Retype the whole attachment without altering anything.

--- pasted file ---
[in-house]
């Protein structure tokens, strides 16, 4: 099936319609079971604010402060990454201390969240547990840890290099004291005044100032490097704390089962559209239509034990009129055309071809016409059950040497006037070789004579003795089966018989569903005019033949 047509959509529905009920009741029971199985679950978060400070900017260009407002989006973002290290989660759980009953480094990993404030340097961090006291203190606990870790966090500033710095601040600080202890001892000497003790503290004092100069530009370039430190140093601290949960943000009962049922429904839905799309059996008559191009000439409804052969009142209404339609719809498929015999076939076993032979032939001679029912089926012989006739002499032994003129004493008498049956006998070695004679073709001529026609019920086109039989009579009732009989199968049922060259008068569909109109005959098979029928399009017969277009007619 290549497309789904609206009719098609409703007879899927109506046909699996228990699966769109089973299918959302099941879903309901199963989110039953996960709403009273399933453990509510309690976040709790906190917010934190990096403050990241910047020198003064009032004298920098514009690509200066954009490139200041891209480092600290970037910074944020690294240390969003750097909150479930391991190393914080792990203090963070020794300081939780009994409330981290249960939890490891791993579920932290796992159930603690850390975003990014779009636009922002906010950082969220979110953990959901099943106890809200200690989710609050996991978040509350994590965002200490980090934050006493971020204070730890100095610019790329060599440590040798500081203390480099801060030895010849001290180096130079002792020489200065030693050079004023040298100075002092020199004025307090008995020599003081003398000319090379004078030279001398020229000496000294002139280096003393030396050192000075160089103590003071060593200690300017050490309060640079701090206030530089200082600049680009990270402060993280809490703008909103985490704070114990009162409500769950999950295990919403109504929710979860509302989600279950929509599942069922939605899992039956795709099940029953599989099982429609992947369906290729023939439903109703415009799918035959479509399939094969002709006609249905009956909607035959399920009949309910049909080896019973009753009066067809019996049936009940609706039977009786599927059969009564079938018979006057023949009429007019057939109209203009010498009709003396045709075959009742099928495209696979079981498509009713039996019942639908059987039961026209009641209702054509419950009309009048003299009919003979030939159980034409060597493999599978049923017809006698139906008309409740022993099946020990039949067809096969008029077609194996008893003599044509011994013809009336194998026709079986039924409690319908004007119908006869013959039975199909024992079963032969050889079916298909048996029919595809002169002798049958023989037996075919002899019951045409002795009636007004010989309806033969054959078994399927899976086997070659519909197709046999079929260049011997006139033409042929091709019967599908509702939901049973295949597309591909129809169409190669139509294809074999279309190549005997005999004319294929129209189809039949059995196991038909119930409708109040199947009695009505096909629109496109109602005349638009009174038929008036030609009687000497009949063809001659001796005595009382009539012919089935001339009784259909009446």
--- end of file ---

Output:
[in-house]
């Protein structure tokens, strides 16, 4: 099936319609079971604010402060990454201390969240547990840890290099004291005044100032490097704390089962559209239509034990009129055309071809016409059950040497006037070789004579003795089966018989569903005019033949 047509959509529905009920009741029971199985679950978060400070900017260009407002989006973002290290989660759980009953480094990993404030340097961090006291203190606990870790966090500033710095601040600080202890001892000497003790503290004092100069530009370039430190140093601290949960943000009962049922429904839905799309059996008559191009000439409804052969009142209404339609719809498929015999076939076993032979032939001679029912089926012989006739002499032994003129004493008498049956006998070695004679073709001529026609019920086109039989009579009732009989199968049922060259008068569909109109005959098979029928399009017969277009007619 290549497309789904609206009719098609409703007879899927109506046909699996228990699966769109089973299918959302099941879903309901199963989110039953996960709403009273399933453990509510309690976040709790906190917010934190990096403050990241910047020198003064009032004298920098514009690509200066954009490139200041891209480092600290970037910074944020690294240390969003750097909150479930391991190393914080792990203090963070020794300081939780009994409330981290249960939890490891791993579920932290796992159930603690850390975003990014779009636009922002906010950082969220979110953990959901099943106890809200200690989710609050996991978040509350994590965002200490980090934050006493971020204070730890100095610019790329060599440590040798500081203390480099801060030895010849001290180096130079002792020489200065030693050079004023040298100075002092020199004025307090008995020599003081003398000319090379004078030279001398020229000496000294002139280096003393030396050192000075160089103590003071060593200690300017050490309060640079701090206030530089200082600049680009990270402060993280809490703008909103985490704070114990009162409500769950999950295990919403109504929710979860509302989600279950929509599942069922939605899992039956795709099940029953599989099982429609992947369906290729023939439903109703415009799918035959479509399939094969002709006609249905009956909607035959399920009949309910049909080896019973009753009066067809019996049936009940609706039977009786599927059969009564079938018979006057023949009429007019057939109209203009010498009709003396045709075959009742099928495209696979079981498509009713039996019942639908059987039961026209009641209702054509419950009309009048003299009919003979030939159980034409060597493999599978049923017809006698139906008309409740022993099946020990039949067809096969008029077609194996008893003599044509011994013809009336194998026709079986039924409690319908004007119908006869013959039975199909024992079963032969050889079916298909048996029919595809002169002798049958023989037996075919002899019951045409002795009636007004010989309806033969054959078994399927899976086997070659519909197709046999079929260049011997006139033409042929091709019967599908509702939901049973295949597309591909129809169409190669139509294809074999279309190549005997005999004319294929129209189809039949059995196991038909119930409708109040199947009695009505096909629109496109109602005349638009009174038929008036030609009687000497009949063809001659001796005595009382009539012919089935001339009784259909009446």